BEIRUT: The dispute over extra-budgetary spending poses another challenge to the Cabinet of Prime Minister Tammam Salam, but ministerial sources believe that this and other sticking points can still be overcome and should not paralyze the government.
During a news conference Monday, Finance Minister Ali Hasan Khalil called on Parliament to either approve the 2014 budget or pass an exclusive law allowing Salam’s government to spend over the last approved budget.
Due to the fact that no state budget has been approved since 2005, Cabinets are obligated under the law to adhere to the financial ceiling of the last approved budget.
Facing increased expenses, the government of Najib Mikati solved the issue by approving extra-budgetary spending of LL8.9 trillion (nearly $6 billion) for 2011 without Parliament’s authorization.
The Cabinets of Fouad Siniora resorted to a similar step between 2006 and 2009, spending around $11 billion over budget.
The March 14 coalition argues that the move was necessary since Parliament did not pass any budget between 2006 and 2008 due to the political crisis at the time.
Khalil said he would not follow suit and would not breach the law. He added that in the absence of a legal framework, he had blocked requests by various ministers to approve loans that exceed the budgets allotted to their ministries.
The March 14 coalition views Khalil’s stance as “purely political,” not economic, saying it aims at pressuring the group’s lawmakers to go to Parliament after they opposed legislating while the presidency remains empty, except for urgent issues. Lebanon has been without a president since May 25. MPs from Michel Aoun’s Change and Reform parliamentary bloc are also boycotting Parliament sessions in the absence of a president.
The March 14 alliance has expressed its willingness to attend a session to legalize extra-budgetary spending for the Cabinet only if extra-budgetary spending by Siniora’s Cabinets was also legalized, according to sources from the coalition.
Speaking to The Daily Star, ministerial sources said that Khalil’s remarks during the news conference in which he said that he supported settling the disputes of recent years might be a sign of good intentions. This could lead to holding a Parliament session that would legalize the Cabinet’s extra-budgetary spending as demanded by Khalil, along with the $11 billion spent by Siniora’s Cabinets. Extra-budgetary spending by Mikati’s Cabinet has already been legalized by Parliament.
The sources said they believed that intense talks would take place in the few coming days between the relevant ministers, Salam and Speaker Nabih Berri, in order to reach a solution that would resolve this issue once and for all.
The sources denied that differences over this topic between Khalil and Future Movement ministers would paralyze the government.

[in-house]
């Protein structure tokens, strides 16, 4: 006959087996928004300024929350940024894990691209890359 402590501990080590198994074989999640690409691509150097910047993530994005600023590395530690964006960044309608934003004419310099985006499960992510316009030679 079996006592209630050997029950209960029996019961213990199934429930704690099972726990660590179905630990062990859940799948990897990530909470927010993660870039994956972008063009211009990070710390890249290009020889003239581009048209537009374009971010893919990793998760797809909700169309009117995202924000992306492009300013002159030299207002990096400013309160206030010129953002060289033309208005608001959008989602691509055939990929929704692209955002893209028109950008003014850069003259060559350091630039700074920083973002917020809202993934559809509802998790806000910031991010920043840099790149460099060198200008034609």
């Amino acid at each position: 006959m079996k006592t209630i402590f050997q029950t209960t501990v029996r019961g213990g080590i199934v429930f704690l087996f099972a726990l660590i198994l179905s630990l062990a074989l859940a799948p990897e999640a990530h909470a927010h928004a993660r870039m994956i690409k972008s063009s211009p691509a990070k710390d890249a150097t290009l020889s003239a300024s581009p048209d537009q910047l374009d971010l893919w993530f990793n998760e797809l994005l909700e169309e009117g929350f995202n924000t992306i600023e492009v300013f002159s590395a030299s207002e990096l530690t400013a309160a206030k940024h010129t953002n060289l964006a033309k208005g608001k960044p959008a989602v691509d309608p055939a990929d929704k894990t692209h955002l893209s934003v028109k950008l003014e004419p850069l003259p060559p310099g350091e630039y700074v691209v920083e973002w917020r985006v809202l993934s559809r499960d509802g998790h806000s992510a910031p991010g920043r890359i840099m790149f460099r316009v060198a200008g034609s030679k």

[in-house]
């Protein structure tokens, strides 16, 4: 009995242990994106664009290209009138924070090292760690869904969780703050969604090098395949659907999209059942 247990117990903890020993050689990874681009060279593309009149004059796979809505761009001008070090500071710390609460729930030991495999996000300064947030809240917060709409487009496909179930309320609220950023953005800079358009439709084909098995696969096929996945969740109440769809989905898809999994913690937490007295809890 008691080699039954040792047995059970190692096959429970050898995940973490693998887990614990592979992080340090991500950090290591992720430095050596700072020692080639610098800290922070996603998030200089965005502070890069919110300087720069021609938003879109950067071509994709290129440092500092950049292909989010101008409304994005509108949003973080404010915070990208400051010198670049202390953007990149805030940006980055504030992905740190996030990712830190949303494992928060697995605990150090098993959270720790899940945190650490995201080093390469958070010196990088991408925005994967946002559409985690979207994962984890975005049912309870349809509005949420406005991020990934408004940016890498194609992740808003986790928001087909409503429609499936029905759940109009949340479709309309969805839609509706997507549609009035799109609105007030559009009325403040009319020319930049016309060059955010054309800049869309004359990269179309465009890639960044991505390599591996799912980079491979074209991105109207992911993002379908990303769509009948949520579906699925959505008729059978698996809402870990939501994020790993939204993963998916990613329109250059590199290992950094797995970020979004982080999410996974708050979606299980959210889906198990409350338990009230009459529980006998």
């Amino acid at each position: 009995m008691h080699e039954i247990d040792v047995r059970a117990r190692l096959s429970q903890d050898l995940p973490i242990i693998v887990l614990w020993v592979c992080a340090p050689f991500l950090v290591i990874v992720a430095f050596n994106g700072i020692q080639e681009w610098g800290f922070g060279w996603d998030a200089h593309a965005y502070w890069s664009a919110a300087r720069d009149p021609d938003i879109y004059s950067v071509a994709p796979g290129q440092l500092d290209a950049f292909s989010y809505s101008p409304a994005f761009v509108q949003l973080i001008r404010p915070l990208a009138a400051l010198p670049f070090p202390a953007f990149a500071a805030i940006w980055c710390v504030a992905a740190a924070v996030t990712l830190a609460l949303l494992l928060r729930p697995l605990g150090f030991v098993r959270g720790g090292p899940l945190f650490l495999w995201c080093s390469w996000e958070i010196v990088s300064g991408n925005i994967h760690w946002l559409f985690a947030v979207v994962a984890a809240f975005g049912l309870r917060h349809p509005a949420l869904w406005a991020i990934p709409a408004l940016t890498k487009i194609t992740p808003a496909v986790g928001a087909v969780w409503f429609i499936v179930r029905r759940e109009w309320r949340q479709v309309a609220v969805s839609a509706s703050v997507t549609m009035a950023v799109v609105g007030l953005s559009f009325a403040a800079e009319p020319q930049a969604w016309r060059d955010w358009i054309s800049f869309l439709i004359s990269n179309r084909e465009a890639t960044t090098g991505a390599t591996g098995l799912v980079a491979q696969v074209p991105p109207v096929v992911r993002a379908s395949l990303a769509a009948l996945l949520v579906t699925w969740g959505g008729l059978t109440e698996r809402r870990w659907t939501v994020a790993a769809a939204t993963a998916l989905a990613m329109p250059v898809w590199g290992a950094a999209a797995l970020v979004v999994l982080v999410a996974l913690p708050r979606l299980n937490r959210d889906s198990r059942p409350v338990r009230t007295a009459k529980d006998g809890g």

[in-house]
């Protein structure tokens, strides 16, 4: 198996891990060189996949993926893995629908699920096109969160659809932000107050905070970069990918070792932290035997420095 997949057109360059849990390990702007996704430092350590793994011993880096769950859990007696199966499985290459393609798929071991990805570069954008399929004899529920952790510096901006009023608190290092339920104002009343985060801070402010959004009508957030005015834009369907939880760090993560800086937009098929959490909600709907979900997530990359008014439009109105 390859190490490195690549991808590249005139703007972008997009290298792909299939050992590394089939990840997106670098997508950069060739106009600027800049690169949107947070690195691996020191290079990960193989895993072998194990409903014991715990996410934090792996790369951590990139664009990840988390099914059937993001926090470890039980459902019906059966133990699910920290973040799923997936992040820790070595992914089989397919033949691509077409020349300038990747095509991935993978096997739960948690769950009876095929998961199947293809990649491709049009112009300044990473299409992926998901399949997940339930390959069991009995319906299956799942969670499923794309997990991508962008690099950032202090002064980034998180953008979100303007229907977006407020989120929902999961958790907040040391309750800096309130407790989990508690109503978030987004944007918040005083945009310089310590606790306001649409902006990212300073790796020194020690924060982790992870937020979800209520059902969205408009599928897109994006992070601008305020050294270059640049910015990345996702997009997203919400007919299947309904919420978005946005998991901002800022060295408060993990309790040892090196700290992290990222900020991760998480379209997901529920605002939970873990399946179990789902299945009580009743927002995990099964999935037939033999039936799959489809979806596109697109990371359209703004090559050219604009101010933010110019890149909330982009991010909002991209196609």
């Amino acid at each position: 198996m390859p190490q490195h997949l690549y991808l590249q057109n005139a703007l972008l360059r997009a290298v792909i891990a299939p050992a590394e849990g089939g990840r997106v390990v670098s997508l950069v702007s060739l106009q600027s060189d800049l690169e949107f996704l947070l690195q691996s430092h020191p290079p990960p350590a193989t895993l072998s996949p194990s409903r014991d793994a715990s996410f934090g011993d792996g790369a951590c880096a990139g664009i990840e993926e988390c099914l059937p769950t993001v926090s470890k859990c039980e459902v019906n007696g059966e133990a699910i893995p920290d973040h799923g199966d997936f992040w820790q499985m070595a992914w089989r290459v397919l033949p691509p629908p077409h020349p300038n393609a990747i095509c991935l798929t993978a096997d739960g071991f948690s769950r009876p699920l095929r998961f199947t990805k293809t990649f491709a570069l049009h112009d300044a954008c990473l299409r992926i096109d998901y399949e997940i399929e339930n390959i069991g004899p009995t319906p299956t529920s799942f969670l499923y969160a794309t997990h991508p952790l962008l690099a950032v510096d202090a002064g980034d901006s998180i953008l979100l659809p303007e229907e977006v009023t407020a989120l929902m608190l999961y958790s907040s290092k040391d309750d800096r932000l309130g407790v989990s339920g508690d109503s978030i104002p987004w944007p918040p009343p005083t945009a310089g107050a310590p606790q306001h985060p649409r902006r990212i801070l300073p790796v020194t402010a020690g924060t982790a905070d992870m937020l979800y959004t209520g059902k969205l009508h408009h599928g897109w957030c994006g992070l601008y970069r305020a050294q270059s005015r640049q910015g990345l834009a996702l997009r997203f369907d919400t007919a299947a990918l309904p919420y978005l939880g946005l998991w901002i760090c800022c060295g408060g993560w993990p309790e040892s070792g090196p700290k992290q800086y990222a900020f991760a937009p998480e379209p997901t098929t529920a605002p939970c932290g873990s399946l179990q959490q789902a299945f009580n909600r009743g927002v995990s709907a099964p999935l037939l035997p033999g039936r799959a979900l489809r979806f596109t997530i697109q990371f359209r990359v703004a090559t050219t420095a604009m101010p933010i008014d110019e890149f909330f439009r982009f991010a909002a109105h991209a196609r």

As for the thorny decree that would make contract-based Lebanese University professors fulltime employees, the sources said that solving the issue was “possible,” particularly since Salam is working on bridging differences. The sources added that some undeclared demands of those opposing the appointments could also be met.
The decree was on the Cabinet’s agenda last Thursday, but was postponed a week in light of the Kataeb Party’s opposition. The proposal could be postponed again, particularly in light of the fact that ministers from various blocs want to thoroughly examine the decree, arguing that an agreement reached over the matter between Education Minister Elias Bou Saab and former Prime Minister Fouad Siniora was not enough.
Kataeb Party ministers are demanding that a party delegation specialized in education affairs meets Bou Saab and examines a list including the names of the professors that would benefit from the decree.
Ministerial sources from the Kataeb Party told The Daily Star that they opposed the fact that the number of contract professors targeted by the decree has increased from 700 to 1,200.
Kataeb Party ministers insist that every contract professor should satisfy the required conditions for him to become a full-timer, the sources said.
The Syrian refugee crisis is also increasingly becoming a point of contention among Cabinet members.
Foreign Minister Gebran Bassil opposes the establishment of camps inside Lebanon, and has instead called for camps in the no-man’s land between Lebanon and Syria.
He called on Salam to negotiate the idea with the Syrian government.
But Salam argues that negotiation with Damascus would violate the dissociation policy called for since the outbreak of the Syrian crisis in March 2011.
Ministerial sources were confident, however, that differences over the refugee crisis would not affect the Cabinet’s work, as the situation is not totally in the hand of Lebanese authorities.
The establishment of camps and financial assistance to Syrian refugees can only take place with the support of the international community, the sources said.